mrshisname's picture
mrshisname
Posts: 186
Joined: Feb 2010

I know I sound like a broken record, but hubby wants NOTHING to do with radiation or radioactive seeds. We did see the radiation oncologist. Hubby said as soon as he walked out the door after the appointment "NO WAY NO HOW IS ANYONE PUTTING ANY RADIATION IN ME". He has been around industrial settings all his working life and does not want any more exposure than he already has had.
Hubby DOES fully understand what he may lose, has talked to probably 8 - 10 men now who have had the robotic surgery, so he is very well aware.
I'd be in favor of active surveillance for a bit, with hormone therapy. He does not want to do that at all, wants it out asap. We see surgeon #3 tomorrow, then meet up with Randy for dinner.
It just still makes me sad that the choices are so confusing and so rotten.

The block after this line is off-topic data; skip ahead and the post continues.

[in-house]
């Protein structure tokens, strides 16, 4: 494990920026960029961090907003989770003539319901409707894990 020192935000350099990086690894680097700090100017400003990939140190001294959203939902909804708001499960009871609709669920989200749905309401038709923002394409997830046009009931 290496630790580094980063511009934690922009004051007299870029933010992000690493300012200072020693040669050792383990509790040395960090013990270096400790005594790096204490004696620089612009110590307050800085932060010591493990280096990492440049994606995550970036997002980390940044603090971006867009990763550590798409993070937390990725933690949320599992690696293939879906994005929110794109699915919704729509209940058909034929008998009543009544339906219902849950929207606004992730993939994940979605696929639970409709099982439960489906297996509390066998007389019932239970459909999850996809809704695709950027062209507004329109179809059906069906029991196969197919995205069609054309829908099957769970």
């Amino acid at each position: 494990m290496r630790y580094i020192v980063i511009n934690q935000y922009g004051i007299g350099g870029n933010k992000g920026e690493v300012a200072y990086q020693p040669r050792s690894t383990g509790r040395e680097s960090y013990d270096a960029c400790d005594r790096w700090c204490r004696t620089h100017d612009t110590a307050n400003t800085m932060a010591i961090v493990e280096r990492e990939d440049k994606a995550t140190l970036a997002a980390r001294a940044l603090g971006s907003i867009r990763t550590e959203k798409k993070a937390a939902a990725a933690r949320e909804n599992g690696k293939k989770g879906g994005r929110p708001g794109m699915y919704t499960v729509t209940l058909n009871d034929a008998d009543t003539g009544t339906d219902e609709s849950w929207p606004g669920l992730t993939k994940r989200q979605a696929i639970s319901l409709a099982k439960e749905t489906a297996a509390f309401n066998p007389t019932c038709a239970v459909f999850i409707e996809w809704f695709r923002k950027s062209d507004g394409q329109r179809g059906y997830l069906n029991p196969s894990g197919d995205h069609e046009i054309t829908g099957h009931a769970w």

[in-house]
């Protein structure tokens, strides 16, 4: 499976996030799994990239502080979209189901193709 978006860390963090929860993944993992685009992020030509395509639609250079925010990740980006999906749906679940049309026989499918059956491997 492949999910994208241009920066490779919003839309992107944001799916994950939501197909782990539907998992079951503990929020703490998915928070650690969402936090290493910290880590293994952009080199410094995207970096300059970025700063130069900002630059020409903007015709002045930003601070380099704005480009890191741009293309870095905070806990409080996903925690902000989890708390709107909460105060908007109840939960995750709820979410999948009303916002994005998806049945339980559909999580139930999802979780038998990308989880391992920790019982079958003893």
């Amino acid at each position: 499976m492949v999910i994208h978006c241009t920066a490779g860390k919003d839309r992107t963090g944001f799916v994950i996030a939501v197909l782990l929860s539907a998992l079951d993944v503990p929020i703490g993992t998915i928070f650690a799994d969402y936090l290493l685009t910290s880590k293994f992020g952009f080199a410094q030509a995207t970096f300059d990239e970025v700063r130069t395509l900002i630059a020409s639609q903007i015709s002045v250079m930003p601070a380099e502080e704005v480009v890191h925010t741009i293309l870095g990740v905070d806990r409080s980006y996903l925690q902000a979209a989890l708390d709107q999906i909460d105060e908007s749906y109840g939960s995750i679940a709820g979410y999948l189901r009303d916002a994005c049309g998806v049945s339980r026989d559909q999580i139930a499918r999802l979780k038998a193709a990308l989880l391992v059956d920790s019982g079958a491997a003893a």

hopeful and opt...
Posts: 1506
Joined: Apr 2009

"It just still makes me sad that the choices are so confusing and so rotten."

I agree, there is no good choice......also......as i think about it, us non professionals are making the decisions for what we want, and which may or may not be the best choice....we can very easily find someone who is willing to give any treatment that we fancy.

For what it's worth, because of the extremely low number that he has , there is an excellent chance of success for whatever treatment that your husband chooses

Ira

sidneytrent
Posts: 5
Joined: Feb 2010

I agree with Ira. Your husband's low number and low percentage of prostate involvement gives him choices that other men don't have. If my husband had that scenario (he doesn't) he would have chosen Davinci with a great surgeon who will take the time to do nerve sparing. I wish you luck and success whatever route he chooses. May God bless you and keep you both.